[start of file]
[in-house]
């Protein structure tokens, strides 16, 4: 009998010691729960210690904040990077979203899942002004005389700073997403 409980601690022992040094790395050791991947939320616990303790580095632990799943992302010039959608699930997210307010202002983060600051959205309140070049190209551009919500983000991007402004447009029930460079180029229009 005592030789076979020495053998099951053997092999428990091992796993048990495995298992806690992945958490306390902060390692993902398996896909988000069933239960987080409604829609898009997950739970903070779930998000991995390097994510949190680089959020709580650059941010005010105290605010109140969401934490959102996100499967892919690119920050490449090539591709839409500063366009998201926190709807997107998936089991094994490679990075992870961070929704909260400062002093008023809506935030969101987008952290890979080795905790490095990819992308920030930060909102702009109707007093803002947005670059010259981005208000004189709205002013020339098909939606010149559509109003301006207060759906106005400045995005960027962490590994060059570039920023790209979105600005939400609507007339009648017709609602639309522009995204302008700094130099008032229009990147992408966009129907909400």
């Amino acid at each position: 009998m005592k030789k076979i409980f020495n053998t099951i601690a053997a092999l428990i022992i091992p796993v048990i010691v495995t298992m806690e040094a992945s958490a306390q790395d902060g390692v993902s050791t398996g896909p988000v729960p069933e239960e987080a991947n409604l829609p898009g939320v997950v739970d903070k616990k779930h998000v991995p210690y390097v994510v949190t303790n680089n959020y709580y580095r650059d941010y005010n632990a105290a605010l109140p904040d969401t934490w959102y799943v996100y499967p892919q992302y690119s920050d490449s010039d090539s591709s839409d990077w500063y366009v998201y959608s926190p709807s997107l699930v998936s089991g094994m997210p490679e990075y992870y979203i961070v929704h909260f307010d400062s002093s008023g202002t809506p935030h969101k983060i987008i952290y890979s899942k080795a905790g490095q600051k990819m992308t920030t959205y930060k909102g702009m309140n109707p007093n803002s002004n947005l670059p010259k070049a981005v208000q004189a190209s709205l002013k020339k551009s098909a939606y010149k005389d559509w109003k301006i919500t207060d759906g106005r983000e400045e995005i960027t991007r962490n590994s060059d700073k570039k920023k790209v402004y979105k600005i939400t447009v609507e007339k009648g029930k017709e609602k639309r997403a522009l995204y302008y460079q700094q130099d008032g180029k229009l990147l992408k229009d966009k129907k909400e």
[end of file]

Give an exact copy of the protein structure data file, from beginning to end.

[in-house]
């Protein structure tokens, strides 16, 4: 009998010691729960210690904040990077979203899942002004005389700073997403 409980601690022992040094790395050791991947939320616990303790580095632990799943992302010039959608699930997210307010202002983060600051959205309140070049190209551009919500983000991007402004447009029930460079180029229009 005592030789076979020495053998099951053997092999428990091992796993048990495995298992806690992945958490306390902060390692993902398996896909988000069933239960987080409604829609898009997950739970903070779930998000991995390097994510949190680089959020709580650059941010005010105290605010109140969401934490959102996100499967892919690119920050490449090539591709839409500063366009998201926190709807997107998936089991094994490679990075992870961070929704909260400062002093008023809506935030969101987008952290890979080795905790490095990819992308920030930060909102702009109707007093803002947005670059010259981005208000004189709205002013020339098909939606010149559509109003301006207060759906106005400045995005960027962490590994060059570039920023790209979105600005939400609507007339009648017709609602639309522009995204302008700094130099008032229009990147992408966009129907909400």
């Amino acid at each position: 009998m005592k030789k076979i409980f020495n053998t099951i601690a053997a092999l428990i022992i091992p796993v048990i010691v495995t298992m806690e040094a992945s958490a306390q790395d902060g390692v993902s050791t398996g896909p988000v729960p069933e239960e987080a991947n409604l829609p898009g939320v997950v739970d903070k616990k779930h998000v991995p210690y390097v994510v949190t303790n680089n959020y709580y580095r650059d941010y005010n632990a105290a605010l109140p904040d969401t934490w959102y799943v996100y499967p892919q992302y690119s920050d490449s010039d090539s591709s839409d990077w500063y366009v998201y959608s926190p709807s997107l699930v998936s089991g094994m997210p490679e990075y992870y979203i961070v929704h909260f307010d400062s002093s008023g202002t809506p935030h969101k983060i987008i952290y890979s899942k080795a905790g490095q600051k990819m992308t920030t959205y930060k909102g702009m309140n109707p007093n803002s002004n947005l670059p010259k070049a981005v208000q004189a190209s709205l002013k020339k551009s098909a939606y010149k005389d559509w109003k301006i919500t207060d759906g106005r983000e400045e995005i960027t991007r962490n590994s060059d700073k570039k920023k790209v402004y979105k600005i939400t447009v609507e007339k009648g029930k017709e609602k639309r997403a522009l995204y302008y460079q700094q130099d008032g180029k229009l990147l992408k229009d966009k129907k909400e």